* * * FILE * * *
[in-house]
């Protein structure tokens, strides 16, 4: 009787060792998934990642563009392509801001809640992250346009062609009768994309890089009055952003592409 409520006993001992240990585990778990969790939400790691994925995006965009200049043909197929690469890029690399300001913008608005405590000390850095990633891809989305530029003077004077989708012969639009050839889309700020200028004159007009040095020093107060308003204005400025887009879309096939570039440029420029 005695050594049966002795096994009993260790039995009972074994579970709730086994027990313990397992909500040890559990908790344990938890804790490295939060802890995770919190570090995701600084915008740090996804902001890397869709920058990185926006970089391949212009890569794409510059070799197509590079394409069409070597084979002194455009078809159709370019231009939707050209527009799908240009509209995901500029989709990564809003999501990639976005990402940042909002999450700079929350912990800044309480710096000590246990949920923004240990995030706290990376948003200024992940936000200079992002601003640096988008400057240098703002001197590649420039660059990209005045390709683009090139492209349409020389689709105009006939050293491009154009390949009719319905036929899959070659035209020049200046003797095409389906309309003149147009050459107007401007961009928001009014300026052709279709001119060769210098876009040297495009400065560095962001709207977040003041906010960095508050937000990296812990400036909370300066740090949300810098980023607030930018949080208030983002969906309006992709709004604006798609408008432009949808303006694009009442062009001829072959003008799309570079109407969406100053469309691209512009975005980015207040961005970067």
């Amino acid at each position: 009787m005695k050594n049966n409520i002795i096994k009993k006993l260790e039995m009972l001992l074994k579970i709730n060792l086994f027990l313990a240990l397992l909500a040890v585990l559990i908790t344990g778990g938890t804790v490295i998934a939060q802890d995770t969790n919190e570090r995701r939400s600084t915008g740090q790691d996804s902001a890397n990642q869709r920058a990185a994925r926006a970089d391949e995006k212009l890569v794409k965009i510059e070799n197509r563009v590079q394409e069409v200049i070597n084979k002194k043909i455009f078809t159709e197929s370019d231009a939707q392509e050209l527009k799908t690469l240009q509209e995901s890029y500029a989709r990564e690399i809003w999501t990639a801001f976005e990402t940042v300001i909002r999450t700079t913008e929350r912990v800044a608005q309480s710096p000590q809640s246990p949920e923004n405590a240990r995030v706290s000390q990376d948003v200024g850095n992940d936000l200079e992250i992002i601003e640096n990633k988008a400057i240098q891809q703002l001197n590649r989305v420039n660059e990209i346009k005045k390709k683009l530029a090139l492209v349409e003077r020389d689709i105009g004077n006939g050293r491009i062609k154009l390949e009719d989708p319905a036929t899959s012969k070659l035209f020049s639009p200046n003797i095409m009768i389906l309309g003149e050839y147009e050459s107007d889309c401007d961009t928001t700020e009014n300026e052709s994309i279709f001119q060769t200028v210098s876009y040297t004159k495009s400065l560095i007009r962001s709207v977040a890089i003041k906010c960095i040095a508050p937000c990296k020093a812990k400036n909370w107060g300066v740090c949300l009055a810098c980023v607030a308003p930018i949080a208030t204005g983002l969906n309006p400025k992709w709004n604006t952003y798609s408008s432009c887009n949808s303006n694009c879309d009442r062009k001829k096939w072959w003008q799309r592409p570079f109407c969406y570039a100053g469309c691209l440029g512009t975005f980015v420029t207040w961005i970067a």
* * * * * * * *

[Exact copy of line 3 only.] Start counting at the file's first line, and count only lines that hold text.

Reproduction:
């Amino acid at each position: 009787m005695k050594n049966n409520i002795i096994k009993k006993l260790e039995m009972l001992l074994k579970i709730n060792l086994f027990l313990a240990l397992l909500a040890v585990l559990i908790t344990g778990g938890t804790v490295i998934a939060q802890d995770t969790n919190e570090r995701r939400s600084t915008g740090q790691d996804s902001a890397n990642q869709r920058a990185a994925r926006a970089d391949e995006k212009l890569v794409k965009i510059e070799n197509r563009v590079q394409e069409v200049i070597n084979k002194k043909i455009f078809t159709e197929s370019d231009a939707q392509e050209l527009k799908t690469l240009q509209e995901s890029y500029a989709r990564e690399i809003w999501t990639a801001f976005e990402t940042v300001i909002r999450t700079t913008e929350r912990v800044a608005q309480s710096p000590q809640s246990p949920e923004n405590a240990r995030v706290s000390q990376d948003v200024g850095n992940d936000l200079e992250i992002i601003e640096n990633k988008a400057i240098q891809q703002l001197n590649r989305v420039n660059e990209i346009k005045k390709k683009l530029a090139l492209v349409e003077r020389d689709i105009g004077n006939g050293r491009i062609k154009l390949e009719d989708p319905a036929t899959s012969k070659l035209f020049s639009p200046n003797i095409m009768i389906l309309g003149e050839y147009e050459s107007d889309c401007d961009t928001t700020e009014n300026e052709s994309i279709f001119q060769t200028v210098s876009y040297t004159k495009s400065l560095i007009r962001s709207v977040a890089i003041k906010c960095i040095a508050p937000c990296k020093a812990k400036n909370w107060g300066v740090c949300l009055a810098c980023v607030a308003p930018i949080a208030t204005g983002l969906n309006p400025k992709w709004n604006t952003y798609s408008s432009c887009n949808s303006n694009c879309d009442r062009k001829k096939w072959w003008q799309r592409p570079f109407c969406y570039a100053g469309c691209l440029g512009t975005f980015v420029t207040w961005i970067a």